An empirical investigation into health sector absenteeism

Health Serv Manage Res. 2011 Aug;24(3):142-50. doi: 10.1258/hsmr.2011.011004.


The purpose of this research was to consider why absenteeism in Health and Social Care is so high and to suggest proactive changes in organization activity to address this. The research took a multimethod approach with a quantitative emphasis; there were three parts: (i) quantitative survey questionnaire; (ii) analysis of absenteeism and related secondary data; and (iii) qualitative data from other questions in survey and discussion groups. The quantitative emphasis in the research is appropriate, given the gap identified in the literature. Perceived limitations are that the study considers just one part of the overall system. The research indicates that managers underestimate staff absence levels and almost half believe absenteeism cannot reduce. Professional managers were more negative and over half of nurse managers believed that absence could not reduce. Unless there is a systematic systemic change in organizations, which changes managers' attitudes and understanding of absence with a consequent change in activity across the absence continuum, there is no prospect of a sustained reduction in absence levels. Manager impact and role in absence management are poorly covered in research, so this research helps inform those gaps.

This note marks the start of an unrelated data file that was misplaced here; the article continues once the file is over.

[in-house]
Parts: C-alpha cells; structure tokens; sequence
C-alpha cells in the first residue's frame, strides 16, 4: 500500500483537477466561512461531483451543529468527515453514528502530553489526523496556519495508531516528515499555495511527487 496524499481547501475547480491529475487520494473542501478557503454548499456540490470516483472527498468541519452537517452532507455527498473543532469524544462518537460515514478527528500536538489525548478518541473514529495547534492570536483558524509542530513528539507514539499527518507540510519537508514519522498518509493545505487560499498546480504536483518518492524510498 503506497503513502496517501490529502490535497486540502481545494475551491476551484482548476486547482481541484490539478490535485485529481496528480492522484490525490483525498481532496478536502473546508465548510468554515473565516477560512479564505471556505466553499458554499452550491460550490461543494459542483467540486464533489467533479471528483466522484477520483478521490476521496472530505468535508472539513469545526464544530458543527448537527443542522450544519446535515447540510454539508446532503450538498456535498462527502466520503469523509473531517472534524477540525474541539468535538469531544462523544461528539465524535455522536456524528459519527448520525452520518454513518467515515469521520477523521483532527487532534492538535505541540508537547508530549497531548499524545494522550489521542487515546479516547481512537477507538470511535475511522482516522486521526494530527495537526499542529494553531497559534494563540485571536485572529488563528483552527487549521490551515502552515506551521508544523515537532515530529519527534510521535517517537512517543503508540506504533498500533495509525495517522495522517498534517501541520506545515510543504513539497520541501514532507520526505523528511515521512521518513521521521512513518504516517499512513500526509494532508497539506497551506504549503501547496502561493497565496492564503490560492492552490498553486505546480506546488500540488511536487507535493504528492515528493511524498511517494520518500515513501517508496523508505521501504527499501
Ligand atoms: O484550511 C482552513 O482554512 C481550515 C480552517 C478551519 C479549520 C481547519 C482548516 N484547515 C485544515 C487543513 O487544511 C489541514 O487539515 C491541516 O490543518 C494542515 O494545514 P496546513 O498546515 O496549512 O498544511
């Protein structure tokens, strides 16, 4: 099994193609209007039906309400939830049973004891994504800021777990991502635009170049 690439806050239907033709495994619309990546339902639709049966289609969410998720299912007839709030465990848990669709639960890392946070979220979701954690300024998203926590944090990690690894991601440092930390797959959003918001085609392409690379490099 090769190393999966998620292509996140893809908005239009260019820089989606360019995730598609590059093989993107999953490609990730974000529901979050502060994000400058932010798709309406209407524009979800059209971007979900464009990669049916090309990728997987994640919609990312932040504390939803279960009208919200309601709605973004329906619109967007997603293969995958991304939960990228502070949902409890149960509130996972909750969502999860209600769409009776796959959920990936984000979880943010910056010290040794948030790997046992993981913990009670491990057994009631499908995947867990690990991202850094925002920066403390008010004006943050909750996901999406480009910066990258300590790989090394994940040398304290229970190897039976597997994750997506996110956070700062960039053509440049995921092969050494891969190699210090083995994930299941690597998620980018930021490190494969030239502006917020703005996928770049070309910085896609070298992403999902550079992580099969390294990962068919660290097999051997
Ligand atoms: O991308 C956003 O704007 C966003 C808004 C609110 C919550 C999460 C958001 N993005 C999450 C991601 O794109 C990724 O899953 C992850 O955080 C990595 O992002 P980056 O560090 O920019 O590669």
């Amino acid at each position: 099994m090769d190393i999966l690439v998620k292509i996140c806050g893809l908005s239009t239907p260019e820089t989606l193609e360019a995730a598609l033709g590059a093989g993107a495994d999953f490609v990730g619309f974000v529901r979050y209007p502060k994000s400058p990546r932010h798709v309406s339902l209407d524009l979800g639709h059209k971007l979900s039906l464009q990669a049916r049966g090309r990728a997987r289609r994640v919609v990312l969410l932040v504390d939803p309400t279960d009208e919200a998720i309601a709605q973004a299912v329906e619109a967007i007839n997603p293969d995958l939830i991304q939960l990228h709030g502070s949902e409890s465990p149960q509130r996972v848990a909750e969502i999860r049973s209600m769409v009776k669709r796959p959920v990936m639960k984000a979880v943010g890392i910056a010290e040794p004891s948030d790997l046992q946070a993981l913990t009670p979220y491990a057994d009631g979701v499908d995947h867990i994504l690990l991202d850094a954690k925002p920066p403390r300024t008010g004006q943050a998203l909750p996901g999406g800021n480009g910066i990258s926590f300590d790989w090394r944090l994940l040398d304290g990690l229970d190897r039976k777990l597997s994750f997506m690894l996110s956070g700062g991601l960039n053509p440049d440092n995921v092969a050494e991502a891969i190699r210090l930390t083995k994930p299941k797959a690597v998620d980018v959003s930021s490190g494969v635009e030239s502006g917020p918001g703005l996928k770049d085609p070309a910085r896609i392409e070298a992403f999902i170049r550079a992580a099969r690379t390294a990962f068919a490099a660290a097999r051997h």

MeSH terms

  • Absenteeism*
  • Female
  • Health Care Costs / statistics & numerical data
  • Health Care Sector / economics
  • Health Care Sector / statistics & numerical data*
  • Health Personnel / economics
  • Health Personnel / statistics & numerical data*
  • Humans
  • Male
  • Nurse Administrators / statistics & numerical data
  • Personnel Management
  • Sex Factors
  • Surveys and Questionnaires